How to Become a Millionaire
My accountant told me to read The Millionaire Next Door.
He and I chat about once a week to review my investments and shoot the shit. He’s a cool guy. The a typical dry humored CPA who loves talking about money. We get along great because I do too. :)
Anyway, the book came in yesterday. I’m only 50 pages in, but so far, I am encouraged. As I analyze my own behavior against the behavior of millionaires, it’s clear to me that I have been making good decisions and that I have the right mentality for wealth generation.
It’s a book packed with information, and maybe in the future I’ll do a full write up of it, but here are some of the traits I’ve read about that you can adopt in your life right away.
1. Own a Business or at Least a Piece of a Business
Most millionaires are business owners. The millionaires who are still technically employed have stock in the company they work for, or invest their earnings in other market opportunities.
Millionaires own something.
For example, in the 1990’s there was a man named Jim Smith. Jim was a regional sales rep at Walmart. Having insider access to Walmart, Jim realized that allocating a part of his salary into investing in Walmart was a good financial decision. Jim’s ownership in Walmart made him a millionaire, not his salary.
The lesson of equity ownership is critical.
It is very difficult to become a millionaire unless you own a piece of the upside. You need leverage and scalability. If you’re an employee, you should find opportunities to invest in your company or negotiate your way to an equity position. Especially if your employment gives you first hand understanding of the market you’re working in and the opportunities ahead.
2. Be Frugal
The vast majority of millionaires are frugal.
Most millionaires do not buy status symbols, but rather get their security in the social hierarchy from buying appreciating assets.
Frugality gives millionaires the option to have cash reserves that allow them to buy assets in the future. Millionaires don’t buy watches or expensive shoes. They don’t eat caviar, and they rarely spend money on lavish home décor.
The American social structure paints a picture of millionaires as being materialistic. That’s because no one wants to watch a commercial of an average millionaire cutting out coupons and buying chicken salads at the local deli. But the story we tell is not reality.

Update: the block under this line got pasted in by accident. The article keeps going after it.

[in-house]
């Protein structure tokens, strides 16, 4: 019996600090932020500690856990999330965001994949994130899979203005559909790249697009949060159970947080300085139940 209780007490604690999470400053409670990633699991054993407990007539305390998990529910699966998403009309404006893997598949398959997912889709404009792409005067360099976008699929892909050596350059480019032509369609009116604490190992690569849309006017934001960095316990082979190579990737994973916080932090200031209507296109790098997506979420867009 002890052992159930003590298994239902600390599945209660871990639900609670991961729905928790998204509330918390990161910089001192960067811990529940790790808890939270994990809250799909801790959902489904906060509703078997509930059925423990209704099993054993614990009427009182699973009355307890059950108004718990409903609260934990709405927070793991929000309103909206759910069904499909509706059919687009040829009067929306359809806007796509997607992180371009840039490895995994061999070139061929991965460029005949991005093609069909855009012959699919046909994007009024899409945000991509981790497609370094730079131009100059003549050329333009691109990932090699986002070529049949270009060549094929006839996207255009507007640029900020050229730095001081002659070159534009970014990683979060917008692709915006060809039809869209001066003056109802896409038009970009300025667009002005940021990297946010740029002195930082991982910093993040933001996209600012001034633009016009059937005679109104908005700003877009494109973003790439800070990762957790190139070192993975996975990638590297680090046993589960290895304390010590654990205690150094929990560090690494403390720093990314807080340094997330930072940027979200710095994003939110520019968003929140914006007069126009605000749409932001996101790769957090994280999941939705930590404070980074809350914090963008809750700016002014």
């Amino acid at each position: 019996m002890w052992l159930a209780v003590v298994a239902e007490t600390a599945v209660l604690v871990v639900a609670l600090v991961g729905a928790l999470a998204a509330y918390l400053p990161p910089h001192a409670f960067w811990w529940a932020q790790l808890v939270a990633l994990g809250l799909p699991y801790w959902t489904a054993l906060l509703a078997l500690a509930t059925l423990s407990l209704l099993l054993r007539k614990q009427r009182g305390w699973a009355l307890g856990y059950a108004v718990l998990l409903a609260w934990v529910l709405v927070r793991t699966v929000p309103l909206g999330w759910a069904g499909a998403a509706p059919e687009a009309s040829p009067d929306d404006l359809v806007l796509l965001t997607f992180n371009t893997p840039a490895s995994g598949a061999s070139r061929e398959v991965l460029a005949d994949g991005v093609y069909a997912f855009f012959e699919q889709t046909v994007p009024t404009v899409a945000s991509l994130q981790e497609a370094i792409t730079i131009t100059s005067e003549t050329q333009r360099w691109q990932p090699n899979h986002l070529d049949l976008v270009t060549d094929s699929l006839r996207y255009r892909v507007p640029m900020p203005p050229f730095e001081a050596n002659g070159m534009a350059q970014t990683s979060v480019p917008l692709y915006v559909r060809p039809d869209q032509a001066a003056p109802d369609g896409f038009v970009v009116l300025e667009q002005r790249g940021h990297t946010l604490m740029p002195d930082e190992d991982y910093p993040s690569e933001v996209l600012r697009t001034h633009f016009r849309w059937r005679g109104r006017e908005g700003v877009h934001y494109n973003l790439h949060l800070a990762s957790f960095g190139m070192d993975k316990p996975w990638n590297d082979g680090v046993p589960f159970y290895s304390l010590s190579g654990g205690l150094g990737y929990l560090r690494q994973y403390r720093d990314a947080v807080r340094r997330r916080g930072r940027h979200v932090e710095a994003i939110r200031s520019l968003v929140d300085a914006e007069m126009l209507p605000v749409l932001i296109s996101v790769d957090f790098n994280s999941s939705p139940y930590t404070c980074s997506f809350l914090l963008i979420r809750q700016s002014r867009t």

Millionaires are planners. They are frugal. They know where their money is going.
The frugality allows some millionaires to “pay themselves first.” Which means that when millionaires generate income, they put around 15 - 20% of their income directly into appreciating assets, and then budget the rest for their lifestyle and living expenses.
3. They Have Healthy and Meaningful Relationships
Most millionaires have been married to the same person their entire life. This made me happy. There’s a lot of psychological and pragmatic reasons for this. Ultimately, the key lesson is that relationships mean more then we give them credit for. Here’s why.
Wealth generation is a family affair - It is very common for millionaires to split the tasks and responsibilities of wealth generation. Most commonly, the husband plays offense (gets the money) and the wife plays defense (does the shopping, the planning, and spends frugally). This is an over generalization, but statistically speaking it is the most successful team structure of wealth creation.
Unhealthy relationships are very expensive - Divorce costs a ton of money. Both from a legal standpoint, but also from secondary expenses that are brought on by waste and stress. Divorce aside, bad relationships are also expensive in the extra resources they consume and the opportunity cost associated with them.
Happy families earn more and enjoy life more - Yes, financially stable families are happier than non financially stable families. Millionaire couples that approach wealth generation as a team share better life experiences, enjoy raising children together and get to share in the satisfaction of their life accomplishments.
As is so often the case in life, becoming a millionaire is a biproduct of habits. Healthy people maintain their health by working out, even when they don’t need to. Millionaires earn and maintain their money in the same way.
It’s not as glamorous as it looks on social media.
Statistically speaking, the men and women who flaunt the social status symbols of wealth are usually in a less advantageous financial position because they are spending their money as quickly as they are making it.
How often do you see stories of the high powered attorney going bankrupt because his lifestyle always stayed directly inline with his income?
Almost everyone I know makes enough money to become a millionaire. Most likely, anyone in their 30’s reading this can become a millionaire in their 50’s if they adopt some simple habits and non negotiable principles around money and finances.
I’ve been very fortunate in this regard. When I got sober, I made a very deliberate and conscious decision to become and entrepreneur for the sole purpose of making as much money as I could. My sobriety has been a gift to me in countless ways. Getting sober gave the courage to dismiss my poverty mindset and say to the world that I wanted to be wealthy and not feel guilty about it.
However, I would not be where I am if I didn’t learn the habits and adopt them into my life. My sponsor and my best friend introduced me to some books and taught me ways of thinking that have allowed me to disproportionately grow my money through cash flowing businesses and investments in appreciating assets.
It may not be easy, but it’s simple.
It’s right in front of you, ready for the taking.